Tartan Newspapers Stolen From the Armstrong Complex

2 min read The Tartan newspapers were stolen from the Armstrong Complex before The Tartan’s delivery drivers picked them up on Feb. 19, where a handful of papers were found in Martin Hall.

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By Camden Lazenby | clazenby2@radford.edu

The Tartan newspapers were stolen from the Armstrong Complex before The Tartan’s delivery drivers picked them up on Feb. 19, where a handful of papers were found in Martin Hall.

Dustin Staples, the usual delivery driver and Station Manager for Radio Free Radford, noticed one of the stacks had been tampered with when he picked up the newsprint at 4:30 p.m. that Wednesday.

After loading the papers into a Radford University golf cart, Staples—accompanied by Michael Aaron Coopersmith, who was being trained as an additional delivery driver—drove across the University Drive bridge and began distributing the newspapers to campus. Their first stop was Martin Hall.

On the second floor of the administration building, Staples noticed about 10 copies of that week’s newspaper had already been placed on The Tartan newsstand.

At this point, Staples called Dylan Lepore, The Tartan’s Editor In Chief, to notify him of the situation.

Later in the week, Staples submitted a written report of what he and Coopersmith came across in an email to Lepore.

This situation comes on the heels of last semester’s theft of 1000 newspapers less than 24 hours before the Highlander Discovery Institute’s inaugural campus event—a political discussion between Donna Brazile and Ana Navarro, moderated by Katie Couric.

On Nov. 8, a letter was hand-delivered to Lepore by Chad Reed, Vice President for Finance and Administration & Chief Financial Officer, written by David Underwood, Chief of Radford University Police, that said, “Based on the results of the administrative review, it was determined that a Radford University employee took newspapers from four newsstands during the evening of Sept. 18, 2019.”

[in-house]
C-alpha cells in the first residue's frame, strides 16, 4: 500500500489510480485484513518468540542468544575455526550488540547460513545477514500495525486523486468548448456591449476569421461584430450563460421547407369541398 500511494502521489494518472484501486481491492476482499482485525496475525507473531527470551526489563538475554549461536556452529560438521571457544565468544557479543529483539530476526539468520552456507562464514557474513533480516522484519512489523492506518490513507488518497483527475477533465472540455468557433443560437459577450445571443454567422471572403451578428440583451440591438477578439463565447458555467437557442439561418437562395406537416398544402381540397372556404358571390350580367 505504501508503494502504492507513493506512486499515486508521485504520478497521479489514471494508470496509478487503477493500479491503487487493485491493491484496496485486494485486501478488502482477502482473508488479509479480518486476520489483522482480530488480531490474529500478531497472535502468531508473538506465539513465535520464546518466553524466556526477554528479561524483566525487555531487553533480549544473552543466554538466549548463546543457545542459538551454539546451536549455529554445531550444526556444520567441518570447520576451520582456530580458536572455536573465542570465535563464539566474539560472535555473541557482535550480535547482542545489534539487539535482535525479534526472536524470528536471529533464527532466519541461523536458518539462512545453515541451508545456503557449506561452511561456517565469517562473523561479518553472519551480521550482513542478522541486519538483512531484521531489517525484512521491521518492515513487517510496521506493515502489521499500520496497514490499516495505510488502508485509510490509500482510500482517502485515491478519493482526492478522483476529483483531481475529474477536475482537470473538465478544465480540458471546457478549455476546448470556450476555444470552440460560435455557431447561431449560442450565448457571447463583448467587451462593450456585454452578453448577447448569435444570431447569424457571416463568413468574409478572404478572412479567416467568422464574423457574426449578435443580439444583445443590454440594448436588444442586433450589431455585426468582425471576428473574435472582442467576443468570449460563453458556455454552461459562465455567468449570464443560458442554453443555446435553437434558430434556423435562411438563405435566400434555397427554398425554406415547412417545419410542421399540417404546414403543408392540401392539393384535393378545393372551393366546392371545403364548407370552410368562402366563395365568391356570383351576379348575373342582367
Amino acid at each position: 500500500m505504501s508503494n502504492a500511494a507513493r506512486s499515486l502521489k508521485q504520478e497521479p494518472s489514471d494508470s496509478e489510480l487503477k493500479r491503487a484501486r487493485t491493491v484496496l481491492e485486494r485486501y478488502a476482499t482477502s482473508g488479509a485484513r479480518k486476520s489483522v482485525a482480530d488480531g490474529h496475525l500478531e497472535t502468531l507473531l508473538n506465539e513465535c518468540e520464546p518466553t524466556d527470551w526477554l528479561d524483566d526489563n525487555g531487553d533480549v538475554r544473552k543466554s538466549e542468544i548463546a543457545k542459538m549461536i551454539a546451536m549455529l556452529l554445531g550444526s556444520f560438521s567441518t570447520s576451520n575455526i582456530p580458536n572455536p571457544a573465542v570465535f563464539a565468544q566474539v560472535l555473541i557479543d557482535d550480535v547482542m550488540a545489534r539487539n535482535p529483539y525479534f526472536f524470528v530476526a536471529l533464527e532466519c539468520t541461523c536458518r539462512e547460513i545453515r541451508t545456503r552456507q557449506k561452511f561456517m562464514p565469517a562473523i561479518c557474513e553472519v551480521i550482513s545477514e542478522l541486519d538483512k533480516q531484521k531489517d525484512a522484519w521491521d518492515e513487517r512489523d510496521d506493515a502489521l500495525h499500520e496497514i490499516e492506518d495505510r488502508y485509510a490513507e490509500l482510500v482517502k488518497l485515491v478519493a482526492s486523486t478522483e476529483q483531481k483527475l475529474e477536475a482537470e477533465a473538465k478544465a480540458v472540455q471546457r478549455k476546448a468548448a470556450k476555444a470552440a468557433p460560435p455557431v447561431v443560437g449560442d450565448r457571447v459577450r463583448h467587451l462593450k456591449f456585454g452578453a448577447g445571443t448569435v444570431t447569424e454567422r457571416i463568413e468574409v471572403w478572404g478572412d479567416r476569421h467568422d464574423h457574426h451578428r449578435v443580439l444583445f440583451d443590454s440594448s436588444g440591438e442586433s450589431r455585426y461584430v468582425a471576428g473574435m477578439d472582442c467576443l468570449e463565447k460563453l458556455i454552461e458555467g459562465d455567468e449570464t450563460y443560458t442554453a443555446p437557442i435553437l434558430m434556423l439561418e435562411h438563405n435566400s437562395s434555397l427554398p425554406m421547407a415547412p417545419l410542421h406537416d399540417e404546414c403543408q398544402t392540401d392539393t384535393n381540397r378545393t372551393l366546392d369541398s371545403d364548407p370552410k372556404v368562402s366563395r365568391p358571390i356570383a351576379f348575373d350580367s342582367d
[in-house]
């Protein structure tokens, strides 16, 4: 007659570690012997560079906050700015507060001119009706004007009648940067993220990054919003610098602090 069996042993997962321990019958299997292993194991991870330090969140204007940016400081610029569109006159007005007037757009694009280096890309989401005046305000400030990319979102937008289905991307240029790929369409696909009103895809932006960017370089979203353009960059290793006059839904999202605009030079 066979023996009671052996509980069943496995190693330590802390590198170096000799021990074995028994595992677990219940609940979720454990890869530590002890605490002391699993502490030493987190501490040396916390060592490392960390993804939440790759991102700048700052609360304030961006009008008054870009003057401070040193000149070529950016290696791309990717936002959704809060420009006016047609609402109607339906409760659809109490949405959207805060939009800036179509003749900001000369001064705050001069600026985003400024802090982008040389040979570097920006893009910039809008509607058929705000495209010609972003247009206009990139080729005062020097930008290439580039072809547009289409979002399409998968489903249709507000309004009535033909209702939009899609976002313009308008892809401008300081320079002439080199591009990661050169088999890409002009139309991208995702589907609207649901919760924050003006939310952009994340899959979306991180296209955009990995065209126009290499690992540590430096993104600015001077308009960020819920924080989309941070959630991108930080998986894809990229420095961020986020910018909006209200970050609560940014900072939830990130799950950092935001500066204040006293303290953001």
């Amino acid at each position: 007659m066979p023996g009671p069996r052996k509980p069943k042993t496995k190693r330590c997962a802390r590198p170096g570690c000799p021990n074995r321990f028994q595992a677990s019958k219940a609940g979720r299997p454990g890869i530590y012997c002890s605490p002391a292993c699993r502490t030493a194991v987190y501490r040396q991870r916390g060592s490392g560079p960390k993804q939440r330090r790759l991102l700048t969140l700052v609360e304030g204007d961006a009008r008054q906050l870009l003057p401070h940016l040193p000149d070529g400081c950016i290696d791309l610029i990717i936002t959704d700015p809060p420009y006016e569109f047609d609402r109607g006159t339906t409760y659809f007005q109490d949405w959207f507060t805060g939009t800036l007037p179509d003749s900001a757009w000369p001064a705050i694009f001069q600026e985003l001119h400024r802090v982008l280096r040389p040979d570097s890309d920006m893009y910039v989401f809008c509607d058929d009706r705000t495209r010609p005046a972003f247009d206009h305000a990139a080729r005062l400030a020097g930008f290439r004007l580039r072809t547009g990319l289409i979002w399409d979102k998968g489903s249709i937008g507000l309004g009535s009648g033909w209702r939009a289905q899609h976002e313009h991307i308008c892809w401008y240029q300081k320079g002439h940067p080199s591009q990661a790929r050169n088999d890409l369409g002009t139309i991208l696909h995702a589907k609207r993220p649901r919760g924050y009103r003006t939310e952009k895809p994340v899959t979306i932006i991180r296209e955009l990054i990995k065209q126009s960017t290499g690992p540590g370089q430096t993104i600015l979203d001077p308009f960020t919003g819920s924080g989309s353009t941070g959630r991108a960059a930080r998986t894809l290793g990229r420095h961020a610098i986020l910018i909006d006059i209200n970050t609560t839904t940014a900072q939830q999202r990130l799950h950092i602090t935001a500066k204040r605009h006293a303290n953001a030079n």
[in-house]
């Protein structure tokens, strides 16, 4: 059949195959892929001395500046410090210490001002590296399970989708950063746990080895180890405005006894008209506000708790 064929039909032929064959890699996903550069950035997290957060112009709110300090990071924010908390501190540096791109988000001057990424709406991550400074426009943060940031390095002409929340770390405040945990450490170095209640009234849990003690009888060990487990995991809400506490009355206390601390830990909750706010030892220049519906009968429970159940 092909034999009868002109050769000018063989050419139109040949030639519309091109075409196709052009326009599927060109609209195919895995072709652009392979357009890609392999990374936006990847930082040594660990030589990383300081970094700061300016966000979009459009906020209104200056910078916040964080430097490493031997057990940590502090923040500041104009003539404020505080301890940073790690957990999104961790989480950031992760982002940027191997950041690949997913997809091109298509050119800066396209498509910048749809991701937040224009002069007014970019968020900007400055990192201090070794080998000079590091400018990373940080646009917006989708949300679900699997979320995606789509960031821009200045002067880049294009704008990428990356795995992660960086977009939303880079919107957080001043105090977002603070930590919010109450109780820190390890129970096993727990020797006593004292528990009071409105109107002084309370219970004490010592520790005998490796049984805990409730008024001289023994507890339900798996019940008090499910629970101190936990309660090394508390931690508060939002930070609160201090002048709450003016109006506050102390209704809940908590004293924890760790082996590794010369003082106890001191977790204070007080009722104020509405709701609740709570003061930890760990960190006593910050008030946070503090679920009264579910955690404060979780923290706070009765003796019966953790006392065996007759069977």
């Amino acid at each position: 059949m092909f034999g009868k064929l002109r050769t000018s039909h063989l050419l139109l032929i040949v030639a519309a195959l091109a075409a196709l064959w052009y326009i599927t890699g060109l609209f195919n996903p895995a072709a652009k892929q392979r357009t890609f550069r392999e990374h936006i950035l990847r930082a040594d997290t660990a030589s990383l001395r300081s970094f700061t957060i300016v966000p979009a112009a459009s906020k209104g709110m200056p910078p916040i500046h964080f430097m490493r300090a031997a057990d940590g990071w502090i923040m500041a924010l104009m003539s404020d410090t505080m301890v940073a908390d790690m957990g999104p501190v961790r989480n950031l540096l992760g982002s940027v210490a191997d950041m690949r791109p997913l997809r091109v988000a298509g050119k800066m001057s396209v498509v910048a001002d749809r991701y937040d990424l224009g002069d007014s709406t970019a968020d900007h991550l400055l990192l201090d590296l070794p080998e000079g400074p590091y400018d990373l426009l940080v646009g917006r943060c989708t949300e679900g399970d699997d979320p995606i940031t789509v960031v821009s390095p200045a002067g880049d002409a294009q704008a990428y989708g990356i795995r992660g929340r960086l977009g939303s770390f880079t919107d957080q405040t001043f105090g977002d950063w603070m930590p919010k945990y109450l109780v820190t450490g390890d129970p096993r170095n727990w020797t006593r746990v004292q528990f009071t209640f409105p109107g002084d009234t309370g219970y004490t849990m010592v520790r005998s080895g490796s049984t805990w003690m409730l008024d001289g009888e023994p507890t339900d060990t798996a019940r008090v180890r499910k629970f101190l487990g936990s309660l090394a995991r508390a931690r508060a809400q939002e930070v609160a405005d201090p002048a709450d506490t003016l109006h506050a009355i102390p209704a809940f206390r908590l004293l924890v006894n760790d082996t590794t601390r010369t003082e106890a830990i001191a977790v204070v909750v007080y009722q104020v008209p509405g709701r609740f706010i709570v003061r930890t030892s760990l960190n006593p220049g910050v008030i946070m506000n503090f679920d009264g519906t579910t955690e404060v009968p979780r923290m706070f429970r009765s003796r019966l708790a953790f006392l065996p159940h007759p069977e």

The 18 other emptied newsstands remain unsolved.

Lepore submitted a Freedom of Information Act Request to Radford University for the surveillance footage from buildings where The Tartan newsstands are housed on the date the papers were stolen but were never shown any footage.

“Upon the conclusion of the review process, the footage showing the removal of the papers was placed in the personnel file of the employee who took the papers and is excluded from release per Code of Virginia § 2.2-3705.1. 1.,” wrote Karen Casteele, Radford University’s designated FOIA officer, on Nov. 14.

“The other footage was not from areas where newsstands are located. Those files were not retained in the Radford University Police Department’s files and have been deleted in accordance with the University’s standard operating procedure, which is to retain video footage for 30 days,” continued Casteele.

In a letter sent to Radford University President Brian Hemphill, and published by The Tartan on Jan. 29 “Student Press Freedom Day,” Lepore asked “the Radford administration for a letter of apology, a commitment for better communication to its students, staff, and faculty, and to show that they stand behind student journalists and their never-ending fight for the truth, now and in the future.”

President Hemphill has responded to the letter by asking for lunch with Lepore on March 27.

On the third page of The Tartan, under the “who we are” section, it is noted: “The Tartan may be distributed by authorized distributors only. Contact us to be a distributor.”

Taking copies of The Tartan before an authorized distributor distributes them is an act of theft.

Photo Credit: (Photo by Bank Phrom on Unsplash)